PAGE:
The Balance Today: News You Need To Know on Sept. 29, 2022

When Good News Is Bad News for the Stock Market

Two workers in a warehouse, one dressed in office attire and the other in an orange safety vest, discuss matters of the day.

Luis Alvarez / Getty Images

Good news is bad news, as the saying goes. Jobless claims, or the number of people filing for unemployment for the first time, dropped by 16,000 to 193,000, the Labor Department announced today. That’s the lowest level since April.

I know what you’re thinking: Kristin, how could a strong job market be bad news? 

A strong labor market means that the economy is strong enough to handle more rate hikes from the Federal Reserve. More rate hikes increase the likelihood of recession, which no one wants. And then there’s the fact that the Fed is actively trying to slow economic growth in an effort to bring down inflation. While “maximum employment” is one of the stated goals of the Fed, for right now, pumping the brakes on the U.S. economy should also slow down the jobs market—which it’s not.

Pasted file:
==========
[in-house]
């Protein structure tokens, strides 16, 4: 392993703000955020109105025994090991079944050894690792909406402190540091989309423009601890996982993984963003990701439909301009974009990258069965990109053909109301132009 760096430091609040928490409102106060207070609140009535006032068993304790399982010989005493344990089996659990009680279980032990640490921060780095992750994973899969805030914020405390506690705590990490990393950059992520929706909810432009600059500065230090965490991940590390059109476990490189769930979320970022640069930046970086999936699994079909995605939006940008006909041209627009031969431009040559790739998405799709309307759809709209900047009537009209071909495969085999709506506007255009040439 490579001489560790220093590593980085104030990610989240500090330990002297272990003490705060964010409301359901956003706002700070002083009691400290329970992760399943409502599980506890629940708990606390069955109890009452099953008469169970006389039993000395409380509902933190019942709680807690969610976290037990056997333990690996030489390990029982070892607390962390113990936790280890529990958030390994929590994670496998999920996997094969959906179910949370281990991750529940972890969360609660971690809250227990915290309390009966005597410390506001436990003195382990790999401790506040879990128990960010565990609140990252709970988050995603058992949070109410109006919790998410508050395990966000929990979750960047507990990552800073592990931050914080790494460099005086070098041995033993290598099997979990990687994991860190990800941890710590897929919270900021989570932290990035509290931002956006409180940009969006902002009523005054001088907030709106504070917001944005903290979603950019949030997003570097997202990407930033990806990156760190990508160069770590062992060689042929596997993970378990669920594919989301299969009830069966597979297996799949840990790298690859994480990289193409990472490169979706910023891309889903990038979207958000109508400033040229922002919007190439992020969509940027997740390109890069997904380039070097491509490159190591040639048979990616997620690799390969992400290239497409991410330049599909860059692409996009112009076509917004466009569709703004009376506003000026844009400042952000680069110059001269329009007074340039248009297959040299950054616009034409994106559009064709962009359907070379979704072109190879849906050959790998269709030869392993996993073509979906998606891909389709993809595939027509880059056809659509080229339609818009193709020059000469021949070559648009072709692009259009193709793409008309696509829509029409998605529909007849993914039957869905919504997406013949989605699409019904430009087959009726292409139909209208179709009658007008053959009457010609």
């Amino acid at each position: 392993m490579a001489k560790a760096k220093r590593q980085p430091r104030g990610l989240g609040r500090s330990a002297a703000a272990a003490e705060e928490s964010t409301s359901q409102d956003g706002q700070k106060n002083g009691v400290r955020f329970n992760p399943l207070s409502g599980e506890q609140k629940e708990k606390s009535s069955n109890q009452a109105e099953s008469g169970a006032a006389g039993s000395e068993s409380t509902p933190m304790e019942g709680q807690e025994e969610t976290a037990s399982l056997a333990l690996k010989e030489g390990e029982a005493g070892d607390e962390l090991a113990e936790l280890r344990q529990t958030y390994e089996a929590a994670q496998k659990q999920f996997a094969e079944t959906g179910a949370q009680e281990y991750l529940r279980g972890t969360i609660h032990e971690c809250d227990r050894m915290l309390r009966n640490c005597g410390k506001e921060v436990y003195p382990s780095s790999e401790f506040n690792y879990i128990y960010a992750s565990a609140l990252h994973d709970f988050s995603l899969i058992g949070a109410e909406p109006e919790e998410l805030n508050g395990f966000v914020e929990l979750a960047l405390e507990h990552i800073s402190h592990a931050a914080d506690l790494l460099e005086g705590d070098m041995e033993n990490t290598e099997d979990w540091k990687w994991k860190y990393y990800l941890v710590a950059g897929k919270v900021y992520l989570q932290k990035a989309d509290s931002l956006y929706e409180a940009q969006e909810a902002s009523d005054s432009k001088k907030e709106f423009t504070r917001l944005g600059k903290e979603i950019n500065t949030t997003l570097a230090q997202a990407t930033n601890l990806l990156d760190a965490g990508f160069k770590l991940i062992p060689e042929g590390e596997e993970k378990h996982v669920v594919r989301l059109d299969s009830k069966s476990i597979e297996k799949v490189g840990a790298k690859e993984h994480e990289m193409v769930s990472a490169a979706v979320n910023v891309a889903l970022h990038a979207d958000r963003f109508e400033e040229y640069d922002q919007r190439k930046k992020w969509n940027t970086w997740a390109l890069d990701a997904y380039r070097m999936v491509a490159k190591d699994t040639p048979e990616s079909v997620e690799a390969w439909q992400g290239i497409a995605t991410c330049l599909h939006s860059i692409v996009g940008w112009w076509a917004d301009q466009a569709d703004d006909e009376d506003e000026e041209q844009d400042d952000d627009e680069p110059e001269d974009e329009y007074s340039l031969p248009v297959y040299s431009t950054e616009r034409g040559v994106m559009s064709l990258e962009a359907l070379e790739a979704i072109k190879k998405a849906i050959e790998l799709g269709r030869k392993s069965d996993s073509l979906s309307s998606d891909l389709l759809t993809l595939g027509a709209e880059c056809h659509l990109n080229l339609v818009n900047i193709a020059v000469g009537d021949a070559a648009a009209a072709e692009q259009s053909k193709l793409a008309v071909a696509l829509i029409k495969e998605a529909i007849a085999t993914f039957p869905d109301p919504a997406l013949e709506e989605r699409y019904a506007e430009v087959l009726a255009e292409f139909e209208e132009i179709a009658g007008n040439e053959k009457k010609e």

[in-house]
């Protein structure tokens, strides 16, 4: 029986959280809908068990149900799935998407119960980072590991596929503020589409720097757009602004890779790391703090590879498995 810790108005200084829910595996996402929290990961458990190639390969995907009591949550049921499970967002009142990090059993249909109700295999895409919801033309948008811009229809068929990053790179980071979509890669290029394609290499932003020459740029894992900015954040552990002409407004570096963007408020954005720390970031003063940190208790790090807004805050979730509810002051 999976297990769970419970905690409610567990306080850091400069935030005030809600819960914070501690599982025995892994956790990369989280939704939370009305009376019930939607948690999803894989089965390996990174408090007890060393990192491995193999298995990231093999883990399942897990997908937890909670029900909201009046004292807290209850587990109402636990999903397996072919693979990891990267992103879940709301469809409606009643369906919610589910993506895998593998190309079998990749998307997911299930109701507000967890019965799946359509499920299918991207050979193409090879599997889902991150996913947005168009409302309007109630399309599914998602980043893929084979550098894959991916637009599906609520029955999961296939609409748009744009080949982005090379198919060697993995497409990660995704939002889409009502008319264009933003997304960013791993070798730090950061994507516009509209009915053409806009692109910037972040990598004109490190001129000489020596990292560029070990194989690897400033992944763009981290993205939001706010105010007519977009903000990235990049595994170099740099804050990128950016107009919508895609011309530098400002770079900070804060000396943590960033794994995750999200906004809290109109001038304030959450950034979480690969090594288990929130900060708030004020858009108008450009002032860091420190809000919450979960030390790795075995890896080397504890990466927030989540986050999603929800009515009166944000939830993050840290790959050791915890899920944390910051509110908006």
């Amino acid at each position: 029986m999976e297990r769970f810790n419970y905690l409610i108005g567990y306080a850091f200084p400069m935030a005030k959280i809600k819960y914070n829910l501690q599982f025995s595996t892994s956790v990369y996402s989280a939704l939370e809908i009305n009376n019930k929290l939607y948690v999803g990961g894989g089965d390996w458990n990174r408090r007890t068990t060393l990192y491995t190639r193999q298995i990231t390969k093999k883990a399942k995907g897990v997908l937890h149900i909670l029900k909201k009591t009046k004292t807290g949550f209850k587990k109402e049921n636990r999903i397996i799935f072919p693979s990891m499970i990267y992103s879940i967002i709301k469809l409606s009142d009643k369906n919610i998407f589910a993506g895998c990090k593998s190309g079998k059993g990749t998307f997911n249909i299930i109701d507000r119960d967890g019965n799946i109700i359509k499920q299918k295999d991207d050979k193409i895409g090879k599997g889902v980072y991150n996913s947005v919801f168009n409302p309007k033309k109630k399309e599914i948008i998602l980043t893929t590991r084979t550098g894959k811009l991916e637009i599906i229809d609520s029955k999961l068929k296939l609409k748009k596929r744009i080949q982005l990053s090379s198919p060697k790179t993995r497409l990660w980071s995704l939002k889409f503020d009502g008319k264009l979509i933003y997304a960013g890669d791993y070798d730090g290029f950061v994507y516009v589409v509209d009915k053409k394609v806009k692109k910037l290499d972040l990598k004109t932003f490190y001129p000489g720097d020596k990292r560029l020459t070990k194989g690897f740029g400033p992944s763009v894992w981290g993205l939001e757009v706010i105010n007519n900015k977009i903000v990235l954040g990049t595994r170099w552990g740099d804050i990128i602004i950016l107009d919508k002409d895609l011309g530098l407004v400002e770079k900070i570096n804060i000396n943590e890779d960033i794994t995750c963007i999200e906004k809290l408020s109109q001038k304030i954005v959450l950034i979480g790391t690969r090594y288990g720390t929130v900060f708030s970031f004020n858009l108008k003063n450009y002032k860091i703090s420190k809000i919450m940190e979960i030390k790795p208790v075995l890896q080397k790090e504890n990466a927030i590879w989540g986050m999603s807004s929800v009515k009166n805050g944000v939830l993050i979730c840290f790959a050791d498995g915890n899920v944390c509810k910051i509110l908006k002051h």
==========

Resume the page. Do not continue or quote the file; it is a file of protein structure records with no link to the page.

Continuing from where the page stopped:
Markets today don’t love the good news either, since it means the Fed will likely stay very aggressive. Stocks are tumbling today as a result.

And if you were waiting on buying a house, the cost of securing a home loan is only getting more expensive. The average mortgage rate on a 30-year fixed-rate loan is now at 6.7%—its highest level since July 2007. If you’ve been keeping track, this time last year, rates were sitting around 3%. With the Federal Reserve not backing down from its inflation fight, you shouldn’t expect these rates to sink, but instead, go higher. With the Fed committed to raising interest rates, it wouldn’t be a surprise to see mortgage rates up and over 7%. 

But don’t be completely discouraged. Because if these high interest rates don’t sound appealing (and let’s be real, they’re not) remember that you can apply for an adjustable rate mortgage (ARM), which means your loan’s interest rate will decrease once rates go down. Refinancing your mortgage for a lower rate is also a possibility once you’ve owned your home for a certain amount of time.

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The Balance uses only high-quality sources, including peer-reviewed studies, to support the facts within our articles. Read our editorial process to learn more about how we fact-check and keep our content accurate, reliable, and trustworthy.
  1. Department of Labor. "Unemployment Insurance Weekly Claims."

  2. Federal Reserve Bank of St. Louis. "Unemployment Insurance Weekly Claims."

  3. FreddieMac. "Primary Mortgage Market Survey."

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